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The colours of the Sami flag painted on a board at the site of the mine. Photo: Alec Forss.
The colours of the Sami flag painted on a board at the site of the mine. Photo: Alec Forss.
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  • "The resistance is growing", reads a sign at a barricade erected by protesters on the road leading to the site. Photo: Alec Forss.
    "The resistance is growing", reads a sign at a barricade erected by protesters on the road leading to the site. Photo: Alec Forss.
  • The Sami have herded their reindeer in the region for centuries. Photo: Alec Forss.
    The Sami have herded their reindeer in the region for centuries. Photo: Alec Forss.
  • A reindeer sits in one of the iron ore test pits. The area is an important grazing ground for the Sami's reindeer with the mine lying on their migration route. Photo: Alec Forss.
    A reindeer sits in one of the iron ore test pits. The area is an important grazing ground for the Sami's reindeer with the mine lying on their migration route. Photo: Alec Forss.

The resistance is growing! Sami reindeer herders fight giant iron mine

Alec Forss

12th June 2014

A remote corner of Sweden's Arctic forest has become a battleground, writes Alex Forss, over proposals for a huge iron mine that would occupy a key reindeer migration route. And with their cultural and economic survival under threat, it's a battle the Sami cannot afford to lose.

We've seen the negative impact in other places where there are mines ... and this area is precisely between the winter and summer pastures, a railway for the mine will cut off the migration routes.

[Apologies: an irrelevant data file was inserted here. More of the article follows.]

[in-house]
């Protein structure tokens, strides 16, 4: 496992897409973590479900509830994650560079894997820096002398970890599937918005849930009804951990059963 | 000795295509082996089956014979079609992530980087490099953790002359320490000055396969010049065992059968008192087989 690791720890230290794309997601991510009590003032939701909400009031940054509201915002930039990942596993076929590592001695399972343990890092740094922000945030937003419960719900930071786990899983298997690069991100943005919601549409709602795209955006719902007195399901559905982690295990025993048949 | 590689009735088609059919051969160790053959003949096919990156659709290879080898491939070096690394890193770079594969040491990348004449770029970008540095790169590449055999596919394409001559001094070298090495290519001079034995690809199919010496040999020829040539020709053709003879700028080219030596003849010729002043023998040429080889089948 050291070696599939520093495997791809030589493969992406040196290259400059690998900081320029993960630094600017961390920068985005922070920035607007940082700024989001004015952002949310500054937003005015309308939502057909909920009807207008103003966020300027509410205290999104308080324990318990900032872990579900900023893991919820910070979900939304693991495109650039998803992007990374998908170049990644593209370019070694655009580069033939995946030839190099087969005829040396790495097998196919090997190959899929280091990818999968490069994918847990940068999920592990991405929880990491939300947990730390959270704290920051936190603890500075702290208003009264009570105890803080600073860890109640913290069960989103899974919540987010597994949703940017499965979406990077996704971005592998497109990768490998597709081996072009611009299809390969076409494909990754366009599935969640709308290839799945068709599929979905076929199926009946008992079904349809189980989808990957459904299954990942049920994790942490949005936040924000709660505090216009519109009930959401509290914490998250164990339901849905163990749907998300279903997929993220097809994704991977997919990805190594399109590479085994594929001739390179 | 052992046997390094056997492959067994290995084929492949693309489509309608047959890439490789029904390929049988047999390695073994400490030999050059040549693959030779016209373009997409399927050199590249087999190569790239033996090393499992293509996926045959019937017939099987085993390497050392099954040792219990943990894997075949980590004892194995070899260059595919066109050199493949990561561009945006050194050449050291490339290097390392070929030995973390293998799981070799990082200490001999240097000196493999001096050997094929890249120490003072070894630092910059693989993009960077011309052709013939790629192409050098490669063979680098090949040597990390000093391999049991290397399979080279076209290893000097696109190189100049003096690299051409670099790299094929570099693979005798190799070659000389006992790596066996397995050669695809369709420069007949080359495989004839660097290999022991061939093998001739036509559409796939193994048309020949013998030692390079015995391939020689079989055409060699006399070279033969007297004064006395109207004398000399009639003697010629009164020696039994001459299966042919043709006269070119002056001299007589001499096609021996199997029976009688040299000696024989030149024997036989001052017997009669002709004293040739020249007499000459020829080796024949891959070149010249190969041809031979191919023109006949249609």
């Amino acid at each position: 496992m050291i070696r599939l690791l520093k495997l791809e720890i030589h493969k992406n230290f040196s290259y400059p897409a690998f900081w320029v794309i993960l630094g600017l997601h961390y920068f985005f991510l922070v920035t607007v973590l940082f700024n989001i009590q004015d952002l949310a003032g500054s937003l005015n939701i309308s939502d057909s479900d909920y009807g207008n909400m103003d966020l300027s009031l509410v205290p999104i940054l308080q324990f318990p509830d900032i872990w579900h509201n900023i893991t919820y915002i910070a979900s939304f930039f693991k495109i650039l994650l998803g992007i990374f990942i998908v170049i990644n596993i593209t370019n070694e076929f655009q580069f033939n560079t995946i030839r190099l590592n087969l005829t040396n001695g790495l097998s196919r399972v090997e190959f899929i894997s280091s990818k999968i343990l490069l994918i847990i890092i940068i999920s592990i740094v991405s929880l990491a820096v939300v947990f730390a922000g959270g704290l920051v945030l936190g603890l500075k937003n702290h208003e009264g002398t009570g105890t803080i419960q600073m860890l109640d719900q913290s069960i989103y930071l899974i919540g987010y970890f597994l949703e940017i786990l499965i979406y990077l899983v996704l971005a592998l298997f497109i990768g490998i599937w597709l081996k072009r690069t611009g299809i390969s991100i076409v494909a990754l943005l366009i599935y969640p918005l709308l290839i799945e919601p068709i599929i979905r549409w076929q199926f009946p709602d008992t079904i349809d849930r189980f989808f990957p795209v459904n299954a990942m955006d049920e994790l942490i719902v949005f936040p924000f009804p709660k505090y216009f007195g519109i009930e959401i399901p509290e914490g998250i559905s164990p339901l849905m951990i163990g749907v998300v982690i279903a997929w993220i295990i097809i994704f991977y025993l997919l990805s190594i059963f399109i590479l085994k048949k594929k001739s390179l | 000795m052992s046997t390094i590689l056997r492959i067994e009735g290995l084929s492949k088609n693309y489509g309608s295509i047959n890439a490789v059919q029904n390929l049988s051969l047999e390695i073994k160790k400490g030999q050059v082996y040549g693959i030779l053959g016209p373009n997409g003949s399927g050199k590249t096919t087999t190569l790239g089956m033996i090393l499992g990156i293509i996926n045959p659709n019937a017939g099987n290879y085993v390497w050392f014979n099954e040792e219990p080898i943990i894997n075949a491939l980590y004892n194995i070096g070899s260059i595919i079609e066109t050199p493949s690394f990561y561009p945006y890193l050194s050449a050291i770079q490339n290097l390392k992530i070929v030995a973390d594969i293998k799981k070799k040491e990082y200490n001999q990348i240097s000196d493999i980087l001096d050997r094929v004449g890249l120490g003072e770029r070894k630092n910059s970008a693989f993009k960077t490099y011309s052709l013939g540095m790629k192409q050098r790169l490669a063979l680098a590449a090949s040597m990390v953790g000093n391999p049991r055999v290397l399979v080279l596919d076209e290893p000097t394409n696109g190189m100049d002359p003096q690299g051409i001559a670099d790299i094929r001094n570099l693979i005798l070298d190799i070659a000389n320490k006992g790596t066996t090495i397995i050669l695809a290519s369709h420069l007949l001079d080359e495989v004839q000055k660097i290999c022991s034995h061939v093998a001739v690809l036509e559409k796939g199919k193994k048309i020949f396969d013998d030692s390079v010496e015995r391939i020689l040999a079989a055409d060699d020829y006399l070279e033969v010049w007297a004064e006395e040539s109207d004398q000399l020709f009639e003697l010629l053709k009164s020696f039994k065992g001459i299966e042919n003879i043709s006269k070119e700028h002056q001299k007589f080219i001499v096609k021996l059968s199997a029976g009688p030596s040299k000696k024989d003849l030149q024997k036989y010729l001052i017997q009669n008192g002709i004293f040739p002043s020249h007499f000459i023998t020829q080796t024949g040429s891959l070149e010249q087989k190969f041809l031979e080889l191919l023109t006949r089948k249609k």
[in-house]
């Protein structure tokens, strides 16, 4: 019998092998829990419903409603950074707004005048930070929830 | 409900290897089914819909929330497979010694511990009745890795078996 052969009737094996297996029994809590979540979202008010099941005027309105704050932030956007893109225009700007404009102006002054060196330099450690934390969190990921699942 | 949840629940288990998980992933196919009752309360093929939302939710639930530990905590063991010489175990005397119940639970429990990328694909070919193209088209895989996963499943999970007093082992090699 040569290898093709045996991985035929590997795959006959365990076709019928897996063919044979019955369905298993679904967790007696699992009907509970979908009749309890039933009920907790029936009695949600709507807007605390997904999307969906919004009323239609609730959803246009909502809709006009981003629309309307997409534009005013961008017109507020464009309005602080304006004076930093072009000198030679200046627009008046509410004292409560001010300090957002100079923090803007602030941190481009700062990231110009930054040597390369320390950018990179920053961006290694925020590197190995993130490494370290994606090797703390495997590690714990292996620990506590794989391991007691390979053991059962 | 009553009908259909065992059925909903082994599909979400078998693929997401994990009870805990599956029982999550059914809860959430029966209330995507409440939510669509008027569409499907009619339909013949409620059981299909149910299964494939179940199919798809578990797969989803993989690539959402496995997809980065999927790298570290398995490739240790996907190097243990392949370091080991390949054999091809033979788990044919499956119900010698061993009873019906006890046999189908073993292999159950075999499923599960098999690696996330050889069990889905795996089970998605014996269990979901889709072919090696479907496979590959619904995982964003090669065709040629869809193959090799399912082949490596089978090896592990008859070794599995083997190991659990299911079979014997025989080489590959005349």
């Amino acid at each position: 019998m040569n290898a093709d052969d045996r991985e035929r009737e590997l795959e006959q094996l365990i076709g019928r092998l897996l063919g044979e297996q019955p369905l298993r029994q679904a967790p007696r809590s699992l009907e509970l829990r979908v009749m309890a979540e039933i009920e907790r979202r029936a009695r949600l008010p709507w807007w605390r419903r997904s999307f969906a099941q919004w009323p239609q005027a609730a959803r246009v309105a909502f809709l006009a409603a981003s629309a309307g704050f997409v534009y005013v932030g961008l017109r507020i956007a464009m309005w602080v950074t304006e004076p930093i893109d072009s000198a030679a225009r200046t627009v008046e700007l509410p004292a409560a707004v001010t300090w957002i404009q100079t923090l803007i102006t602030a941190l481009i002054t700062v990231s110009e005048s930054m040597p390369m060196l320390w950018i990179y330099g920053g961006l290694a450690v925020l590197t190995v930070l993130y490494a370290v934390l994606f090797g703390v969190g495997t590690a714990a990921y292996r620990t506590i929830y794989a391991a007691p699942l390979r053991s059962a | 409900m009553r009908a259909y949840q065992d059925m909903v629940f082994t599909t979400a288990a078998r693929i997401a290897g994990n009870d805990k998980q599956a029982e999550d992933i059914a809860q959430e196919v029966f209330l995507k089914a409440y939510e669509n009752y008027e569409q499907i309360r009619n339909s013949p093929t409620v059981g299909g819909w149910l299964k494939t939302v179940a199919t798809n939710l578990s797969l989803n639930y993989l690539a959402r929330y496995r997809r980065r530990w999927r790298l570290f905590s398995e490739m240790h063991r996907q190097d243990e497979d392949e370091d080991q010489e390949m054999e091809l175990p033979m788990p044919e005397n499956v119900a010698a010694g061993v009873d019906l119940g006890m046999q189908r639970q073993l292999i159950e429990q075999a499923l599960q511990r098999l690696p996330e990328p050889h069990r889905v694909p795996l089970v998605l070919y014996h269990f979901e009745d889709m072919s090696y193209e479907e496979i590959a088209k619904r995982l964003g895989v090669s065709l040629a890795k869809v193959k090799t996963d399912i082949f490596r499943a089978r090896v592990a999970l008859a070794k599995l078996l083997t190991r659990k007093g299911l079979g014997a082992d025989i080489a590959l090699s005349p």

A dirt road leads deep into thick forest of pine and spruce some 25 miles west of the small town of Jokkmokk in Sweden's far north. Beard lichen - an indicator of the pure air quality - hangs thickly from the branches.

Taking a left at a road sign for Kallak, the sound of heavy machinery cuts through the ranks of conifer as workers drill into the bedrock rich in iron ore. Close by, an encampment of protestors block the road leading to the site.

The proposed Kallak mine is pitting environmental activists and the region's indigenous population - the Sami, who number around 20,000 in Sweden - against those in favour of mining as a means of boosting jobs and revenue.

New Era of Exploitation

With projected long-term global demand for iron ore, Sweden's Arctic north - a 'resource Eldorado' that for decades has provided the majority of the country's hydropower and is already the site of Europe's largest iron and copper mine - is once again seen as ripe for further development.

"This is the starting-point of a worrying new era of exploitation", says Sara Lahtinen, an opponent of the mine and cultural historian, pointing to Sweden's new mineral strategy released in June 2013 that aims to make Sweden the EU's leading mineral country; it already accounts for 92% of European iron production.

With Swedish Prime Minister Fredrik Reinfeldt having announced that mining is to Sweden what oil is to Norway, the Swedish government hopes to increase the number of active mines from 16 to 47 by 2030 - most in the north of the country.

Iron production could more than double